We have heard countless stories from our friends in Guatemala about family and friends who have left the country to go to the U.S. (Norte) - the promised land.  Our host father, Martín, has a brother who left for the States in 1986 and hasn’t been heard from since.  Most think he has died, but none are sure.  People here save up the equivalent of three years’ salary just for the chance to cross the border for the promise of a better life.  Most simply want to make enough money so their kids can afford to go to school beyond the 6th grade, or so they can afford medicine or food to keep their families alive.  Many die or get badly injured trying to cross the desert, filled with dangers both natural and human.  For us to simply spend the equivalent of a years’ salary here to buy a couple of plane tickets so we can visit for a week would be a counter to the work we are trying to accomplish here.

Still, that doesn’t keep us from missing all of you guys.  However, we have an incredible host family here that will do everything in their power to help us feel at home.

All of this makes us realize just how important relationships are.  We would gladly trade indoor plumbing and showers for our warm and friendly host family.  Without them, the upcoming holiday season would be miserable.  We’ll take a sincere hug over a flush toilet any day!  It also reminds us of all the people that don’t have family and friends to surround them this Christmas.  What’s their day going to be like?  For this reason, we’ve included our Christmas List here.   If you’re looking to get Scabby (our new nickname here, Scott and Gabby = SCABBY) a gift this year, just choose from the list below or invent one of your own.  Many of you probably have your own traditions for the holidays but if not, here are some suggestions.  If you choose to get one of these gifts for us all we ask is that you write us an e-mail or a letter explaining your experience.  We would love to hear from you.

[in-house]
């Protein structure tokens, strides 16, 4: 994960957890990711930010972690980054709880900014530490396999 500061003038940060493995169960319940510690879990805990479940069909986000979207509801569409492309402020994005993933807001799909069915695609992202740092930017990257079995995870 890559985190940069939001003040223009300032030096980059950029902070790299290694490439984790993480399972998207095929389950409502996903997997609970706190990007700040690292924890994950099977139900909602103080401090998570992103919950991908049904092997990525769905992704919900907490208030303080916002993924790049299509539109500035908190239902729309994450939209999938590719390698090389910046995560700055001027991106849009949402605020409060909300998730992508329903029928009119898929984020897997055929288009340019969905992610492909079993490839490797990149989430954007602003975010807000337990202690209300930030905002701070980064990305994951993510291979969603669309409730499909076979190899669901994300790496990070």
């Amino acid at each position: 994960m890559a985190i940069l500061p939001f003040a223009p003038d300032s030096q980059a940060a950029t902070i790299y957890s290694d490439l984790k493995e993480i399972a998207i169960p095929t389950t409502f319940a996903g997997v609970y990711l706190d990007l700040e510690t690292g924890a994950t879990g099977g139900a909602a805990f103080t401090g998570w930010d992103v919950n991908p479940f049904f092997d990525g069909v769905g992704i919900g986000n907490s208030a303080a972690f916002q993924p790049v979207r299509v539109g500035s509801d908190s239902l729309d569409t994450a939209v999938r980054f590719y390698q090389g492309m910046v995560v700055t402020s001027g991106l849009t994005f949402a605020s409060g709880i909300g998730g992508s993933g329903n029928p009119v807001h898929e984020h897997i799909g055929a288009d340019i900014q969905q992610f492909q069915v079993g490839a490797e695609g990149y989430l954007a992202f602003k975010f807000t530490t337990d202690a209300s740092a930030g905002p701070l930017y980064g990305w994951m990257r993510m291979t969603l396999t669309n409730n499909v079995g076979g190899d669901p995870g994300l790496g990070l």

1. Go have dinner at a soup kitchen.  My brother (this is Scott talking here) is the inspiration behind this idea.  One summer I volunteered with Jeff as he led a group of youth on a mission trip.  One of the jobs was to serve at a soup kitchen.  They had worked all day preparing the place for the meal.  Then, just before dinner, his brother said, “OK guys, you’re not serving food tonight.  Instead, what I would like you to do is simply eat dinner with these people, talk to them, and get to know them.  Ask ‘em what foods they like.  Ask ‘em if they like the summertime.  Ask them what their school was like as a kid.  Whatever it is, I want you to get to know them.”  I was mortified.  Still, I sat across the table from a man who called himself Clint Eastwood.  In a 45 minute period, I listened to his stories about his childhood, his likes and dislikes, and everything else.  It was great for both of us.  Remember, the most precious gift you can give to the poor is their dignity.  So… go have a meal.  If you’re dying to work there, do the dishes afterwards… but make sure to spend time in REAL conversation.  Listening and learning.   It’s an awesome experience.